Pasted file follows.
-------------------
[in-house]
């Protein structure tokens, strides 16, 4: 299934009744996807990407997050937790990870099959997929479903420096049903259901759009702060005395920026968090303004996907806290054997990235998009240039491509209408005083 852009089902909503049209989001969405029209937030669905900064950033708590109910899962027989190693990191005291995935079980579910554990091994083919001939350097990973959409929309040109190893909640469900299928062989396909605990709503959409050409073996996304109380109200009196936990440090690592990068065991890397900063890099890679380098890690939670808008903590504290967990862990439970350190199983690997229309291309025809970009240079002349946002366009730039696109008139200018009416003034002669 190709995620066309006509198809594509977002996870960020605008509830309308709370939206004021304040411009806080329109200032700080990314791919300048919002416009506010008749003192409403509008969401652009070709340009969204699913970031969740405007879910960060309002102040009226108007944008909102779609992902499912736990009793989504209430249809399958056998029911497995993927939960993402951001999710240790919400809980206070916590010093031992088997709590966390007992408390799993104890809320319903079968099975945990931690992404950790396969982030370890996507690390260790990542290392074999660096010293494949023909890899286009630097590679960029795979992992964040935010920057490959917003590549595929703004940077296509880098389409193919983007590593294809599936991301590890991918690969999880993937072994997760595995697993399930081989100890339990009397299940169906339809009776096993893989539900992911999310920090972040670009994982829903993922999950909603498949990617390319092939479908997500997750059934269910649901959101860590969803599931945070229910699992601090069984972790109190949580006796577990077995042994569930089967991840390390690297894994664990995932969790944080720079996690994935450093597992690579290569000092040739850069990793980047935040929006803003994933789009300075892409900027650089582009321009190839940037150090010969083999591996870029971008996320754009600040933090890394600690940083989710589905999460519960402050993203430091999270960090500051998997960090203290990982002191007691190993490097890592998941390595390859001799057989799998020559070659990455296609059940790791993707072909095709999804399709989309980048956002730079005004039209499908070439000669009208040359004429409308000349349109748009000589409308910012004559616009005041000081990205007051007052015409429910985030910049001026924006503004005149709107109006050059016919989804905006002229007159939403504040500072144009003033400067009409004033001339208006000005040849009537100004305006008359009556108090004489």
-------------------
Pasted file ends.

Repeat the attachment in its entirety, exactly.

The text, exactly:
[in-house]
């Protein structure tokens, strides 16, 4: 299934009744996807990407997050937790990870099959997929479903420096049903259901759009702060005395920026968090303004996907806290054997990235998009240039491509209408005083 852009089902909503049209989001969405029209937030669905900064950033708590109910899962027989190693990191005291995935079980579910554990091994083919001939350097990973959409929309040109190893909640469900299928062989396909605990709503959409050409073996996304109380109200009196936990440090690592990068065991890397900063890099890679380098890690939670808008903590504290967990862990439970350190199983690997229309291309025809970009240079002349946002366009730039696109008139200018009416003034002669 190709995620066309006509198809594509977002996870960020605008509830309308709370939206004021304040411009806080329109200032700080990314791919300048919002416009506010008749003192409403509008969401652009070709340009969204699913970031969740405007879910960060309002102040009226108007944008909102779609992902499912736990009793989504209430249809399958056998029911497995993927939960993402951001999710240790919400809980206070916590010093031992088997709590966390007992408390799993104890809320319903079968099975945990931690992404950790396969982030370890996507690390260790990542290392074999660096010293494949023909890899286009630097590679960029795979992992964040935010920057490959917003590549595929703004940077296509880098389409193919983007590593294809599936991301590890991918690969999880993937072994997760595995697993399930081989100890339990009397299940169906339809009776096993893989539900992911999310920090972040670009994982829903993922999950909603498949990617390319092939479908997500997750059934269910649901959101860590969803599931945070229910699992601090069984972790109190949580006796577990077995042994569930089967991840390390690297894994664990995932969790944080720079996690994935450093597992690579290569000092040739850069990793980047935040929006803003994933789009300075892409900027650089582009321009190839940037150090010969083999591996870029971008996320754009600040933090890394600690940083989710589905999460519960402050993203430091999270960090500051998997960090203290990982002191007691190993490097890592998941390595390859001799057989799998020559070659990455296609059940790791993707072909095709999804399709989309980048956002730079005004039209499908070439000669009208040359004429409308000349349109748009000589409308910012004559616009005041000081990205007051007052015409429910985030910049001026924006503004005149709107109006050059016919989804905006002229007159939403504040500072144009003033400067009409004033001339208006000005040849009537100004305006008359009556108090004489």